go back to reference Obeid, R., Daou, N., DeNigris, D., Shane-Simpson, C., Brooks, J. P., & Gillespie-Lynch, K. (2015). A cross-cultural comparison of knowledge and Stigma Associated with Autism Spectrum Disorder among College students in Lebanon and the United States. Journal of Autism and Developmental Disorders, 45, 3520–3536. DOI: https://doi.org/10.1007/s10803-015-2499-1.CrossRefPubMed Obeid, R., Daou, N., DeNigris, D., Shane-Simpson, C., Brooks, J. P., & Gillespie-Lynch, K. (2015). A cross-cultural comparison of knowledge and Stigma Associated with Autism Spectrum Disorder among College students in Lebanon and the United States. Journal of Autism and Developmental Disorders, 45, 3520–3536. DOI: https://​doi.​org/​10.​1007/​s10803-015-2499-1.CrossRefPubMed
go back to reference Papadopoulos, A., Tafiadis, D., Tsapara, A., Skapinakis, P., Tzoufi, M., & Siafaka, V. (2022). Validation of the Greek version of the Affiliate Stigma Scale among mothers of children with autism spectrum disorder. BJPsych Open, 20;8(1):e30. doi: https://doi.org/10.1192/bjo.2021.1083. Papadopoulos, A., Tafiadis, D., Tsapara, A., Skapinakis, P., Tzoufi, M., & Siafaka, V. (2022). Validation of the Greek version of the Affiliate Stigma Scale among mothers of children with autism spectrum disorder. BJPsych Open, 20;8(1):e30. doi: https://​doi.​org/​10.​1192/​bjo.​2021.​1083.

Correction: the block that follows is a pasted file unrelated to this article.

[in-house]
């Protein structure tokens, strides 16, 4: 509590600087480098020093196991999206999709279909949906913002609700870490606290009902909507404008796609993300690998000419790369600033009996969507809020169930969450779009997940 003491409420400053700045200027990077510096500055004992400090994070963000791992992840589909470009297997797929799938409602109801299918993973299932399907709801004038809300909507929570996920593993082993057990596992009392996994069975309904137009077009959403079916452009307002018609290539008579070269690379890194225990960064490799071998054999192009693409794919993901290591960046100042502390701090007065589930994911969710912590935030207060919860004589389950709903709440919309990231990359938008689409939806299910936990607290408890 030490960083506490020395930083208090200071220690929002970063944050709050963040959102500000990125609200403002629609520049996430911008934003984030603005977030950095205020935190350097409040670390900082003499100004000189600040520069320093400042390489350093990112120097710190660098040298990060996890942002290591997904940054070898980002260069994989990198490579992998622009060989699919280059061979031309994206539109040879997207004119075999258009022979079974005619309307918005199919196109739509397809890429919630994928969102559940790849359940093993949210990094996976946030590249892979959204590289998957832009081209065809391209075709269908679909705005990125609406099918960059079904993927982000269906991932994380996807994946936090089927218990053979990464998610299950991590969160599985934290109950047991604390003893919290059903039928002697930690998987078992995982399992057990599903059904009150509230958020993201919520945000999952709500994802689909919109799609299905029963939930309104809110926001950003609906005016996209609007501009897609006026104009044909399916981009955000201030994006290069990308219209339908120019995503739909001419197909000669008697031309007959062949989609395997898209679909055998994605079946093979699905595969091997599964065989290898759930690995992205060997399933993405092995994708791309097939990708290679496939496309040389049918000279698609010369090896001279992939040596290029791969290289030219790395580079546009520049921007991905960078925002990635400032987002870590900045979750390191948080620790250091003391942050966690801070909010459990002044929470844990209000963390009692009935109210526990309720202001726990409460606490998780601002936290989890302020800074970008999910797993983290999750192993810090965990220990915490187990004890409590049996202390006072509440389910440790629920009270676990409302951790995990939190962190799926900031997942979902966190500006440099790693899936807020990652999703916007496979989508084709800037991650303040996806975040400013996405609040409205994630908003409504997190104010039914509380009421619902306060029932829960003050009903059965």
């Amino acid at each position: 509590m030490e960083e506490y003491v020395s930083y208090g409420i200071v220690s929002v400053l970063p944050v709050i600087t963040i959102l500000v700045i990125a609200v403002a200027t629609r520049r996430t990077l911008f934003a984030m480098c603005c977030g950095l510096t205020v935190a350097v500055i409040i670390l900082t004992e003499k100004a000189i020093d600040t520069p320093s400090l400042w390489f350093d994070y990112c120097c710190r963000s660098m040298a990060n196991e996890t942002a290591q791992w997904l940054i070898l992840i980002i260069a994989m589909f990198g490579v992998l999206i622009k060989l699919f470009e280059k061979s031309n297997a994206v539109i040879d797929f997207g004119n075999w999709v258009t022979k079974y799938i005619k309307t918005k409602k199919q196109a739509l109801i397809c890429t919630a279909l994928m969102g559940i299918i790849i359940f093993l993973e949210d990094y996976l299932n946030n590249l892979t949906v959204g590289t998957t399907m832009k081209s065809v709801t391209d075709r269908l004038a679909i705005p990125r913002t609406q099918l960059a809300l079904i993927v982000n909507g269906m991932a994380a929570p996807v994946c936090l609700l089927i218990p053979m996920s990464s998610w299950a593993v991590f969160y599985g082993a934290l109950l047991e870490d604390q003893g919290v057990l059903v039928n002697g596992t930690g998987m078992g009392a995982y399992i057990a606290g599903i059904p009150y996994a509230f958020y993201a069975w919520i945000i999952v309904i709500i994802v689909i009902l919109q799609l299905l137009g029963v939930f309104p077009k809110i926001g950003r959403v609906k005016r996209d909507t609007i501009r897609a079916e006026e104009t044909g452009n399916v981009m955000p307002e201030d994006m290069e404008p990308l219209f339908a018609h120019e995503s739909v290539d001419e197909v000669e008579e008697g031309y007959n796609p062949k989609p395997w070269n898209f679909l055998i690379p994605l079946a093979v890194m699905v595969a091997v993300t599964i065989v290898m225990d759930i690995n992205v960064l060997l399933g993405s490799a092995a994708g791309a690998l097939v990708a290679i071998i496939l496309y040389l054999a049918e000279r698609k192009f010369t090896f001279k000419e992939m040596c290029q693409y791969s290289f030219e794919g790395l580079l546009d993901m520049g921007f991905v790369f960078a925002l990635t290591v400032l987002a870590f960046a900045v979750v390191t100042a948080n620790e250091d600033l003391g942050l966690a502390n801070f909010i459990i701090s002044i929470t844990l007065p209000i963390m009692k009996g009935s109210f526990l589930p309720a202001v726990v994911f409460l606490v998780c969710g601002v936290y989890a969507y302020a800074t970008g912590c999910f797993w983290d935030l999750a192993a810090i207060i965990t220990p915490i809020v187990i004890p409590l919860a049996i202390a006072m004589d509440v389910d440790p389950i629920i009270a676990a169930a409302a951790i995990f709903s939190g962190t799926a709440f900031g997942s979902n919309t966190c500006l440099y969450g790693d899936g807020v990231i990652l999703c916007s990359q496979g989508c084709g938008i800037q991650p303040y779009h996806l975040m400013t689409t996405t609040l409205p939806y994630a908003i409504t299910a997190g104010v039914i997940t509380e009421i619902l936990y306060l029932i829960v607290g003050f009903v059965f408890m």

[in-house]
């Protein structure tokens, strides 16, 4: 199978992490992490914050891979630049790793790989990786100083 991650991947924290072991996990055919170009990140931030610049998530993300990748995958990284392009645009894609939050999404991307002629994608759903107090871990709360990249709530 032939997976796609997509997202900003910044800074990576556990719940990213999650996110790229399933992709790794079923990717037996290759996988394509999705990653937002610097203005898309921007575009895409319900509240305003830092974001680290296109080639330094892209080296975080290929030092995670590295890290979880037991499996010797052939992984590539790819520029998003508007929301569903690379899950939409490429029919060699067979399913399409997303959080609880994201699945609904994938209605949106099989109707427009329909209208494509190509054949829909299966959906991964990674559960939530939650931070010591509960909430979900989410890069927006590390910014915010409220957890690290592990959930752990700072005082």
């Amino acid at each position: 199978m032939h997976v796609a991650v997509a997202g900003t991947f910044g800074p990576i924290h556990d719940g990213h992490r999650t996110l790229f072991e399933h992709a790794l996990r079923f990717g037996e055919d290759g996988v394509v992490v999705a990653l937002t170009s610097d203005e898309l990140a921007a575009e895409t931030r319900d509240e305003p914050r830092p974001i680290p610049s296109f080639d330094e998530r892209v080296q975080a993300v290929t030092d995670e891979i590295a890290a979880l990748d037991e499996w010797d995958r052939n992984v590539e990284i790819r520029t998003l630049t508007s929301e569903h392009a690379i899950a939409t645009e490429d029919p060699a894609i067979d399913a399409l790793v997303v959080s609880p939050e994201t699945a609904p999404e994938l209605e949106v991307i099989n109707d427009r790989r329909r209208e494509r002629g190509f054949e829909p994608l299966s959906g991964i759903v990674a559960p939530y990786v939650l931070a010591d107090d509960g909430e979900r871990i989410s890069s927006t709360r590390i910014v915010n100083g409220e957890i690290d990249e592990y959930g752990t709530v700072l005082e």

go back to reference Rieser, R., & Mason, M. (1990). Disability Equality in the Classroom: A Human Rights Issue. London: Disability Equality in Education. Rieser, R., & Mason, M. (1990). Disability Equality in the Classroom: A Human Rights Issue. London: Disability Equality in Education.
Metagegevens
Titel
Societal Attitudes Towards Autism (SATA): Validation of the Greek Version in the General Population
Auteurs
Vasiliki Zarokanellou
Alexandros Gryparis
Paraskevi Papatheodorou
Giorgos Tatsis
Dionysios Tafiadis
Angelos Papadopoulos
Louiza Voniati
Vassiliki Siafaka
Publicatiedatum
10-01-2023
Uitgeverij
Springer US
Gepubliceerd in
Journal of Autism and Developmental Disorders / Uitgave 4/2024
Print ISSN: 0162-3257
Elektronisch ISSN: 1573-3432
DOI
https://doi.org/10.1007/s10803-022-05842-2

Andere artikelen Uitgave 4/2024

Journal of Autism and Developmental Disorders 4/2024 Naar de uitgave